With each stroke of my pencil, I got closer to fear, terror, hurt and pain. I got closer to joy, freedom, courage and truth. With each stroke, I got closer to clarity and understanding. I got closer to myself. I got closer to Jabba the Block. I got so close to him, I couldn’t tell where he ended and I began. We became fused. I was one with the Block. And it occurred to me that the Block wasn’t this outside being entering my space and bringing interference. The Block was what already existed within me and how I was subconsciously allowing it to control my truth.
In Return of the Jedi, Jabba the Hut says, “Koo Leia. Cha too ma leia kahnkee, ya ee eema loh kah yah lee,” which means, “Soon, you will learn to appreciate me.”
It never ceases to amaze me how the messages and lessons that we need always seem to make it to us at just the right moment. Funny how I had given the Block a name…Jabba the Hut. Funny how I had indeed come to appreciate him.
He forced me to dig deeper. To not only look within, but to dive deeply into the depths of my soul, trusting there would be some outlet that would lead me back up to the top.
Believe me, there were moments when I wondered if I was embarking on a one-way trip to a living hell where I would be tortured forevermore by my personal demons. There were times when my truth was so terrifying I felt it in the room with me, creeping up behind me, ready to attack. During those times, I would literally turn around in horror, my eyes scanning the room for anything that didn’t belong.
And then there were those times, as my pencil caressed the paper, when I felt victorious…invincible…light and free.
Before long, I noticed the red carpet had been taken up. And Jabba was gone, quietly tucked away within me, ready for when I would need him again. And in his place he left gifts. Clarity and understanding. But most importantly, he left the words. And the words were everywhere. In my waking thoughts and in my dreams. Etched within each element of my new art piece.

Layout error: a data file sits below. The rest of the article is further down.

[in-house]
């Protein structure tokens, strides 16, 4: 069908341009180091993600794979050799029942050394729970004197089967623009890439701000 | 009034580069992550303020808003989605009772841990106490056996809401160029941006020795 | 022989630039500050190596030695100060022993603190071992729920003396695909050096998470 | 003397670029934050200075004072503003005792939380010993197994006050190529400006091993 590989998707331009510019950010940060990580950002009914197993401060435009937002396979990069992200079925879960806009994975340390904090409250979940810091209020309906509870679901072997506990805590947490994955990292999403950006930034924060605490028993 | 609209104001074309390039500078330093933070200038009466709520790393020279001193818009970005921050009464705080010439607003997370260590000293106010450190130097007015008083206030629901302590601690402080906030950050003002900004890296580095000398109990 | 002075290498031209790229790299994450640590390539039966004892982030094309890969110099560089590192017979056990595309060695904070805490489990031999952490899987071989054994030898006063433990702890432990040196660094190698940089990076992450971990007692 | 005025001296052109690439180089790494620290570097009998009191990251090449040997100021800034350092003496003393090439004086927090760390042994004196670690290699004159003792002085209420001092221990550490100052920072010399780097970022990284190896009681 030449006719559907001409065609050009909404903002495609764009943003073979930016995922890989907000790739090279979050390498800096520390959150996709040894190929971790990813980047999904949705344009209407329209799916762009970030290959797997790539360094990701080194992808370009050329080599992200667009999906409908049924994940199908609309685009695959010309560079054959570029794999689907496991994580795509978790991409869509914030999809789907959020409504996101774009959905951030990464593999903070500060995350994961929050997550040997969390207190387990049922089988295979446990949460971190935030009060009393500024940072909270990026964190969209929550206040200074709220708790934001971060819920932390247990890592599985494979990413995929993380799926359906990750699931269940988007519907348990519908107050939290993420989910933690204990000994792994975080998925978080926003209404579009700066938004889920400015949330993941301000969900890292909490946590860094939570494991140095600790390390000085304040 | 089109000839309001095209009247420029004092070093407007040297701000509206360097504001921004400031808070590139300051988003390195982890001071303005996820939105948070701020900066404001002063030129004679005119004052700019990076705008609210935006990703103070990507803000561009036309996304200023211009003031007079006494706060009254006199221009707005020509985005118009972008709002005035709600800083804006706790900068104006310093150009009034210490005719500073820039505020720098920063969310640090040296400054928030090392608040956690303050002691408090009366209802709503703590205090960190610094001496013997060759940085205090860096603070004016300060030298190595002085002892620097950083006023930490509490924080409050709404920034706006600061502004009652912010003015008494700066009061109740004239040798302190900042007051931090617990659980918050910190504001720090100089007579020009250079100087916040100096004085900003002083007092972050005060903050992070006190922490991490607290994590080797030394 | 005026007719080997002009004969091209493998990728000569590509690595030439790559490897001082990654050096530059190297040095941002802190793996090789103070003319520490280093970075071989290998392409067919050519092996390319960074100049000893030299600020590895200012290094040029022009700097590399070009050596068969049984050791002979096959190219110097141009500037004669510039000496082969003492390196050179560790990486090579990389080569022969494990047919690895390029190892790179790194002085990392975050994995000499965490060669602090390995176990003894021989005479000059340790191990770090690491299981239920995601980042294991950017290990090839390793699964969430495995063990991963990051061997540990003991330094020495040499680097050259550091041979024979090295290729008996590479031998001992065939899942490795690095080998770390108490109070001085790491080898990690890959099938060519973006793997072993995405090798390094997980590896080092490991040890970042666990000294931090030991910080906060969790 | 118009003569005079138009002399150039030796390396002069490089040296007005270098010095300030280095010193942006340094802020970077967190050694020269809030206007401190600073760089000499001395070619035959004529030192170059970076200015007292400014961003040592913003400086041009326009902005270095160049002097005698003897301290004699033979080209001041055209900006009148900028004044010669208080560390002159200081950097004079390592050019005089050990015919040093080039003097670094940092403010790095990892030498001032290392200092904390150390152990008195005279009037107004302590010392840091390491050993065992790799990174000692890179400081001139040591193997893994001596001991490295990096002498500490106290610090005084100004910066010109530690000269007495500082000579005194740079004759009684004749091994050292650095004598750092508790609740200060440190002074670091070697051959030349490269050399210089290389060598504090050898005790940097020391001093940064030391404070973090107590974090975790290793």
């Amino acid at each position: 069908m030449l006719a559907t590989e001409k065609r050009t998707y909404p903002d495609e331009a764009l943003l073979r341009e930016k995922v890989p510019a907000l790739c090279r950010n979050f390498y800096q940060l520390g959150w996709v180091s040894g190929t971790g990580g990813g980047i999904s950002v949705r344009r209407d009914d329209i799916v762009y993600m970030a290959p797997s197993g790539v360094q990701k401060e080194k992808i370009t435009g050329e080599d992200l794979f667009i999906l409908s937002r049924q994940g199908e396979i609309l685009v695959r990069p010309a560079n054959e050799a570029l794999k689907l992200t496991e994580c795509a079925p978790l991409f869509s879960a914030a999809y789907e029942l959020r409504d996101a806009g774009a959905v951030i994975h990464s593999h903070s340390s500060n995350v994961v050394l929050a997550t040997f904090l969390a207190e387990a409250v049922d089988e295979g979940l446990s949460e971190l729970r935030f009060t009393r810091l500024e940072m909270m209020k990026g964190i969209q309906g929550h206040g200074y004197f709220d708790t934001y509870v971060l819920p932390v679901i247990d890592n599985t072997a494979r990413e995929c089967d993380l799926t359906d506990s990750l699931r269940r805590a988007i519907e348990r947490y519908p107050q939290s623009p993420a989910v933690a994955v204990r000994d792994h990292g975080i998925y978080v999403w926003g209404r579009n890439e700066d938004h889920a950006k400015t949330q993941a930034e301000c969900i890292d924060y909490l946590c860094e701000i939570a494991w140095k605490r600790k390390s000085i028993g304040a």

For years, I despised the Block. I had no respect for it. I had no idea what to do with it or how to properly respond. My mindset was off. I would get agitated and pissed. I would turn my back on it and, inevitably, try to force the words.
But now I see things more clearly. Now, I appreciate Writer’s Block. I appreciate Jabba. I understand that he is a part of me. I am humbled that he doesn’t want me to be burdened with the weight of my unspoken truth.
He doesn’t want you to miss out that truth, either. He cares about both of us. Me as the writer…you as the reader. He knows the only way my words will mean anything is if they flow from a genuine place. How could there ever be any wrong in that?
The truth sets us free. And fears…well, they can either push us forward or hold us back. It’s our choice. Just as it was my choice to respectfully acknowledge the Block, give it the space it deserved, all while remaining open and allowing it to communicate with me.
Jabba let me know that my biggest fear was lifting the self-imposed censor I was writing behind and finally sharing my truth.
My personal narrative is a difficult one. But the only way I will ever be able to help a woman or a girl is by bearing it all…the good, the bad, the ugly.
Thank you Writer’s Block. I appreciate you.